SARS-CoV-2 IgG ELISA
The 96-well SARS-CoV-2 IgG ELISA assay (EUROIMMUN, 2606A_A_DE_C03, as constituted on 22 April 2020) was performed on an automated BEP 2000 Advance system (Siemens Healthcare Diagnostics) according to the manufacturer’s instructions. The ELISA assay detects anti-SARS-CoV-2 IgG directed against the S1 domain of the viral spike protein and relies on an assay-specific calibrator to report a ratio of specimen absorbance to calibrator absorbance. The final interpretation of positivity is determined by ratio above a threshold value given by the manufacturer: positive (ratio ≥1.1), borderline (ratio 0.8–1.0) or negative (ratio <0.8). Quality control was performed following the manufacturer’s instructions on each day of testing.
Elecsys anti-SARS-CoV-2 immunoassay
The Elecsys anti-SARS-CoV-2 assay is an electrogenerated chemiluminescence immunoassay (Roche Diagnostics) and was used according to manufacturer’s instructions (v.1.0, as constituted in May 2020). It is intended for the detection of high-affinity antibodies (including IgG) directed against the nucleocapsid protein of SARS-CoV-2 in human serum. Readout was performed on a Cobas e411 analyzer. Negative results were defined by a cutoff index of <1.0. Quality control was performed following the manufacturer’s instructions on each day of testing.
Generation of expression constructs for the production of viral antigens
The complementary DNAs encoding the nucleocapsid proteins of HCoV-OC43, HCoV-NL63 and HCoV-229E (NCBI gene bank accession numbers YP_009555245.1; YP_003771.1; NP_073556.1) were produced with an N-terminal hexahistidine (His6)-tag by gene synthesis (Thermo Fisher Scientific) and cloned using standard techniques into NdeI/HindIII sites of the bacterial expression vector pRSET2b (Thermo Fisher Scientific).
Protein expression and purification
To express the viral nucleocapsid proteins the respective expression constructs were transformed in Escherichia coli BL21(DE3) cells. Protein expression was induced in 1 l TB medium at an optical density (OD600) of 2.5–3 by addition of 0.2 mM isopropyl-β-d-thiogalactopyranoside for 16 h at 20 °C. Cells were collected by centrifugation (10 min, 6,000g) and pellets were suspended in binding buffer (1× PBS, 0.5 M NaCl, 50 mM imidazole, 2 mM PMSF, 2 mM MgCl2, 150 μg ml−1 lysozyme (Merck) and 625 μg ml−1 DNase I (Applichem)). Cell suspensions were sonified for 15 min (Bandelin Sonopuls HD70, power MS72/D, cycle 50%) on ice, incubated for 1 h at 4 °C in a rotary shaker and sonified again. After centrifugation (30 min at 20,000g) urea was added to a final concentration of 6 M to the soluble protein extract. The extract was filtered through a 0.45-μm filter and loaded on a pre-equilibrated 1-ml HisTrapFF column (GE Healthcare). The bound His-tagged nucleocapsid proteins were eluted by a linear gradient (30 ml) ranging from 50 to 500 mM imidazole in elution buffer (1× PBS, pH 7.4, 0.5 M NaCl, 6 M Urea). Elution fractions (0.5 ml) containing the His-tagged nucleocapsid proteins were pooled and dialyzed (D-Tube Dialyzer Mega, Novagen) into PBS. All purified proteins were analyzed via standard SDS–PAGE, followed by staining with InstantBlue (Expedeon) and immunoblotting using an anti-His (1:1,000 dilution, QIAGEN) in combination with a donkey anti-mouse labeled with AlexaFluor647 (1:2,000 dilution, Invitrogen) on a Typhoon Trio (GE Healthcare, excitation 633 nM, emission filter settings 670 nM BP 30) to confirm protein integrity.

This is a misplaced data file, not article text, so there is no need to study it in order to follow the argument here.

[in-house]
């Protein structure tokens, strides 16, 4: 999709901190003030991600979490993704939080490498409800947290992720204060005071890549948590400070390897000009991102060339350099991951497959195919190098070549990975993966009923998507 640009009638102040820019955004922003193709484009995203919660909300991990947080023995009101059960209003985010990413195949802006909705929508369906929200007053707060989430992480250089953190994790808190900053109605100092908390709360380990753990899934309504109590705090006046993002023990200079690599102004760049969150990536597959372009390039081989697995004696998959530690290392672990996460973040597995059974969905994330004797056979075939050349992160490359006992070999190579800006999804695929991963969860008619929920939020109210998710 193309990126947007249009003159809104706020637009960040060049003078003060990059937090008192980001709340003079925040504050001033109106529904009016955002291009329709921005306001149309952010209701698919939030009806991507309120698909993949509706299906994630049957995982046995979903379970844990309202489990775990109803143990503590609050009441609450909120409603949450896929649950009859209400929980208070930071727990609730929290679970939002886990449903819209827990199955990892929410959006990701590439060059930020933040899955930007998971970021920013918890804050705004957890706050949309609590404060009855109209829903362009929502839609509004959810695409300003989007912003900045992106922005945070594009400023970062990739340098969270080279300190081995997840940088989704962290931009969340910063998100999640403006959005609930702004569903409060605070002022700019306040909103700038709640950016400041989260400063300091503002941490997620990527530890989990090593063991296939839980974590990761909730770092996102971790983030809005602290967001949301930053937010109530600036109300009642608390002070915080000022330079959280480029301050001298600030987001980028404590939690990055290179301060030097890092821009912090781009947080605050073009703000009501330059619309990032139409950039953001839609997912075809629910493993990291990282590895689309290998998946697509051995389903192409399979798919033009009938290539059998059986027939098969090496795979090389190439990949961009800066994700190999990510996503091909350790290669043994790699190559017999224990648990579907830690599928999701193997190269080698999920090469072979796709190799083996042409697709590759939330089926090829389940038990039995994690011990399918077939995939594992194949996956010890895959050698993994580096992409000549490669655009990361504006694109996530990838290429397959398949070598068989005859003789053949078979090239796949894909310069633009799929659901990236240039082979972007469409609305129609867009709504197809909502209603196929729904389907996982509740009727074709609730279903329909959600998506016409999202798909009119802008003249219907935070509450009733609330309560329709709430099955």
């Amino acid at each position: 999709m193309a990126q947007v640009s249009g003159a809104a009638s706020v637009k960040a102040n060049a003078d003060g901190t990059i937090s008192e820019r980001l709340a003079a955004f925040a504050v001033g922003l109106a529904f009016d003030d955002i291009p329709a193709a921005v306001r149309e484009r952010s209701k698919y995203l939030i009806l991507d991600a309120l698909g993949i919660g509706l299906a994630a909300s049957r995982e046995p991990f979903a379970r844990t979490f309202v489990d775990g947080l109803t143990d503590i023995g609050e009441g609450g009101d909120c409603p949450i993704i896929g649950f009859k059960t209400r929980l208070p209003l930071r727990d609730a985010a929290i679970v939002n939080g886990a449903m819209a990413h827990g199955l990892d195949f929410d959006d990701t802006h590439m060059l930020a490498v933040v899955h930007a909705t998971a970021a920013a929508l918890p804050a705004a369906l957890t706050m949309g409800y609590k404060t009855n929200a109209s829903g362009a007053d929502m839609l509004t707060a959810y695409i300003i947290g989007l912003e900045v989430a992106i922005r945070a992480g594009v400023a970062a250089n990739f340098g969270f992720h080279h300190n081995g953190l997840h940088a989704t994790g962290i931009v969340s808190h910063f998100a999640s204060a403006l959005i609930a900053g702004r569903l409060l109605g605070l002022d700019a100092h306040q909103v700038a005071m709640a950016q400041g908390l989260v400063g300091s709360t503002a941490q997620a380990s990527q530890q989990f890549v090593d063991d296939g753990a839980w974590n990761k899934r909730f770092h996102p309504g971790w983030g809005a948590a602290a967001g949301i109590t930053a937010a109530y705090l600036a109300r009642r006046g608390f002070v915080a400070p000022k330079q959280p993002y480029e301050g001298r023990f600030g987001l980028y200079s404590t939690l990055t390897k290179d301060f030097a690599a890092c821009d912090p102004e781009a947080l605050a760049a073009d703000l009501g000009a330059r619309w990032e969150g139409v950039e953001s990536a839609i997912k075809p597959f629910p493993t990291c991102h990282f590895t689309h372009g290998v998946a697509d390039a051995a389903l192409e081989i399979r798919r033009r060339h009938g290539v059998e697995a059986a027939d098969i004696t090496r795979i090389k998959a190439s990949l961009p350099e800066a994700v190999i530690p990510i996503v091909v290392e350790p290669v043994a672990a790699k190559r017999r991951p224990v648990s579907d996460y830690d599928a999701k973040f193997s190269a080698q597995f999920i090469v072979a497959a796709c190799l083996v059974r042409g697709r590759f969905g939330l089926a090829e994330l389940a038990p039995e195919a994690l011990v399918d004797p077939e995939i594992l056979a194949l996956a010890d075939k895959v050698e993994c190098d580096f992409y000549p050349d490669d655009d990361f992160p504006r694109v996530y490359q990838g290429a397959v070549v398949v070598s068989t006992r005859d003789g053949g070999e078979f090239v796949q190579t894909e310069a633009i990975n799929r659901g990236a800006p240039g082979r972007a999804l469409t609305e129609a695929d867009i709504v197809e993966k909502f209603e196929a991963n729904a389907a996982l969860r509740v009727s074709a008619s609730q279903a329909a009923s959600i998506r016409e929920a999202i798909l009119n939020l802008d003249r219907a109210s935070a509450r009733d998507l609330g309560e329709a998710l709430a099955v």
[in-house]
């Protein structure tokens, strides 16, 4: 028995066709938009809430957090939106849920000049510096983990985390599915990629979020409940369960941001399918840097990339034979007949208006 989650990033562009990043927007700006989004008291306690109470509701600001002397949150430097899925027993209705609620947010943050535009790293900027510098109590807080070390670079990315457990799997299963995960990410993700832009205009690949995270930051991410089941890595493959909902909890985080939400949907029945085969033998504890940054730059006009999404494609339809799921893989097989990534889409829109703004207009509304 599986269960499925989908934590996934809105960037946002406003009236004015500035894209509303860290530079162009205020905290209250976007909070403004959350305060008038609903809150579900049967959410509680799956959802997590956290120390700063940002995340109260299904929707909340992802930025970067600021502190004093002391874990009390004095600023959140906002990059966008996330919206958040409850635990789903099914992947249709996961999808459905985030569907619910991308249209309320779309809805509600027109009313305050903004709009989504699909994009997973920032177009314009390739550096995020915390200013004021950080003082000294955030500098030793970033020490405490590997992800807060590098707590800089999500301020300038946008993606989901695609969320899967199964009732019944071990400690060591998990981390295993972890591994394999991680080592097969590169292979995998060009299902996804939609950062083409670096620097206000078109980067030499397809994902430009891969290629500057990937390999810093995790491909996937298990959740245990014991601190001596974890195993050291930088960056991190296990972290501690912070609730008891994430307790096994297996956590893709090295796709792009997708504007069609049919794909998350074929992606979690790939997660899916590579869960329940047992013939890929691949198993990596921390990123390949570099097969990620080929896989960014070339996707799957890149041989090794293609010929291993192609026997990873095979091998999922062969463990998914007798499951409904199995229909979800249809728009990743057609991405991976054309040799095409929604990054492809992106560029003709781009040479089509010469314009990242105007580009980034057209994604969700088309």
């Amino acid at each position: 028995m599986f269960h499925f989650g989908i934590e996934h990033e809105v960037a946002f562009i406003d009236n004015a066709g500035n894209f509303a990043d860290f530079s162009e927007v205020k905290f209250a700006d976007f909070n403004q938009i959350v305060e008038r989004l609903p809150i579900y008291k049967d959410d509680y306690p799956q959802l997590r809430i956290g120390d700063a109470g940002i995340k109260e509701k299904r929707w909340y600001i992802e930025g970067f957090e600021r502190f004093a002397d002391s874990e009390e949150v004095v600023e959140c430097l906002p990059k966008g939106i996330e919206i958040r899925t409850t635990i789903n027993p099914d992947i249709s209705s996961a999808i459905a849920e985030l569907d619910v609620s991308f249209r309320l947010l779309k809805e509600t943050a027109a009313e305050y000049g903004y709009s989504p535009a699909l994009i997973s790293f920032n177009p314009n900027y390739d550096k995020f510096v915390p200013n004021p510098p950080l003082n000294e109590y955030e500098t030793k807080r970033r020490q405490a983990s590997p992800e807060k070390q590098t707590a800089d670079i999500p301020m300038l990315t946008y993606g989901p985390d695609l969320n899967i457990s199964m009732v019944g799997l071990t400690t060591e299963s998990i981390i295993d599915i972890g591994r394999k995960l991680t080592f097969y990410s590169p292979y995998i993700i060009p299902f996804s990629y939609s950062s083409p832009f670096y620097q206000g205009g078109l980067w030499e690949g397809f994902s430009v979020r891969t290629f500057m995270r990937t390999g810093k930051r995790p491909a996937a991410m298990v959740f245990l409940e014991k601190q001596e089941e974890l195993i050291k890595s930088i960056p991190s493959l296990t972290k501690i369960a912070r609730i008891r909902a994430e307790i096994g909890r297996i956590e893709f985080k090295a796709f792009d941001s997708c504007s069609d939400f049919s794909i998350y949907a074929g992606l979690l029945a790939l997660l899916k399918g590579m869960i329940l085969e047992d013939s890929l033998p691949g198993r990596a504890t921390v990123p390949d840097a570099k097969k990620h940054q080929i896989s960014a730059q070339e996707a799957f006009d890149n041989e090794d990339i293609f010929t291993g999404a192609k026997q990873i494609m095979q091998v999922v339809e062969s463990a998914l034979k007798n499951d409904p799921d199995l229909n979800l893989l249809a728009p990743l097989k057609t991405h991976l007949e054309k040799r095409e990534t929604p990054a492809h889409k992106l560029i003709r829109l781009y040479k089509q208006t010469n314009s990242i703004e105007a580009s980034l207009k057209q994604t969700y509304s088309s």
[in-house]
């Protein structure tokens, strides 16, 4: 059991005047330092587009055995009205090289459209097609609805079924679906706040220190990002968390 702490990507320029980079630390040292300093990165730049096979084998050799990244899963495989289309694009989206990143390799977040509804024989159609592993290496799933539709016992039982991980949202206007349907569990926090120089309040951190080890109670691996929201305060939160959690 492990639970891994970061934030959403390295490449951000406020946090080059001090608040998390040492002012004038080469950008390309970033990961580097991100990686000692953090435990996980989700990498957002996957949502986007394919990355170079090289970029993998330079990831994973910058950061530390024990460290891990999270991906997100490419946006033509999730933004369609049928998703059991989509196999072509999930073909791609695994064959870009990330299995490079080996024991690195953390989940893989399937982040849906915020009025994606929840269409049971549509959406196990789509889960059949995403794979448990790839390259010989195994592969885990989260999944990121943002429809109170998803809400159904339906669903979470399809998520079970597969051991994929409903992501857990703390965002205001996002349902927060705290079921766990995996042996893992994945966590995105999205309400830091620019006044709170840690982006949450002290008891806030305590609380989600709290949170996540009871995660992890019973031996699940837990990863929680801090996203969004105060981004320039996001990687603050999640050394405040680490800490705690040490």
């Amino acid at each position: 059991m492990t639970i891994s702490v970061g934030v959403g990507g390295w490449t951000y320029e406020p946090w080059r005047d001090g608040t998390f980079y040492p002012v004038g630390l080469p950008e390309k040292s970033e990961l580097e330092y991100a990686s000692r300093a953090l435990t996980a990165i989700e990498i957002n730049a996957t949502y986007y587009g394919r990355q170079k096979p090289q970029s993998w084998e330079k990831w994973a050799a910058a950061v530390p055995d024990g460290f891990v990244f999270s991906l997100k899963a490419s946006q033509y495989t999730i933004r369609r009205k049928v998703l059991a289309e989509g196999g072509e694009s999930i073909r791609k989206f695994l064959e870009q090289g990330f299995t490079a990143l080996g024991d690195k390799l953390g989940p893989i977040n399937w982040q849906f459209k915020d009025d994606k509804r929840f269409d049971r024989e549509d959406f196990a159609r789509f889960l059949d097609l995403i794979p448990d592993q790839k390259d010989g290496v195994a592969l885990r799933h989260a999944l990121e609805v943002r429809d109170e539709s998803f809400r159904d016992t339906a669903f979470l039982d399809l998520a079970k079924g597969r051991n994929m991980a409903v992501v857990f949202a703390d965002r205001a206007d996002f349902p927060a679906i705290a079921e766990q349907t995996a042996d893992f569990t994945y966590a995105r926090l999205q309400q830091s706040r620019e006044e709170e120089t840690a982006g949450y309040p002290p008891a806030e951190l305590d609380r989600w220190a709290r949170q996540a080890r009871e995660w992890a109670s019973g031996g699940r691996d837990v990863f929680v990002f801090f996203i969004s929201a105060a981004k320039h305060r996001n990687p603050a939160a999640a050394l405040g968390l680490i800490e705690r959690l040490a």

Preparation of beads for serological multiplex assay
Antigens were covalently immobilized on spectrally distinct populations of carboxylated paramagnetic beads (MagPlex Microspheres, Luminex Corporation) using 1-ethyl-3-(3-dimethylaminopropyl) carbodiimide/sulfo-N-hydroxysuccinimide chemistry. For immobilization, a magnetic particle processor (KingFisher 96, Thermo Fisher Scientific) was used. Bead stocks were vortexed thoroughly and sonificated for 15 s. A 96-deep-well plate and tip comb was blocked with 1.1 ml 0.5% (v/v) Triton X-100 for 10 min. Afterwards, 83 μl of 0.065% (v/v) Triton X-100 and 1 ml bead stock were added to each well. Finally, each well contained 0.005% (v/v) Triton X-100 and 12.5 × 107 beads of one single bead population. The beads were washed twice with 500 μl activation buffer (100 mM Na2HPO4, pH 6.2, 0.005% (v/v) Triton X-100) and beads were activated for 20 min in 300 μl activation mix containing 5 mg ml−1 1-ethyl-3-(3-dimethylaminopropyl) carbodiimide and 5 mg ml−1 sulfo-N-hydroxysuccinimide in activation buffer. Following activation, the beads were washed twice with 500 μl coupling buffer (500 mM MES, pH 5.0 + 0.005% (v/v) Triton X-100). Antigens were diluted to 39 μg ml−1 in coupling buffer and incubated with activated beads for 2 h at 21 °C to immobilize antigens on the surface. Antigen-coupled beads were washed twice with 800 µl wash buffer (1× PBS + 0.005% (v/v) Triton X-100) and finally, were resuspended in 1 ml storage buffer (1× PBS + 1% (w/v) BSA + 0.05% (v/v) ProClin). The beads were stored at 4 °C until further use.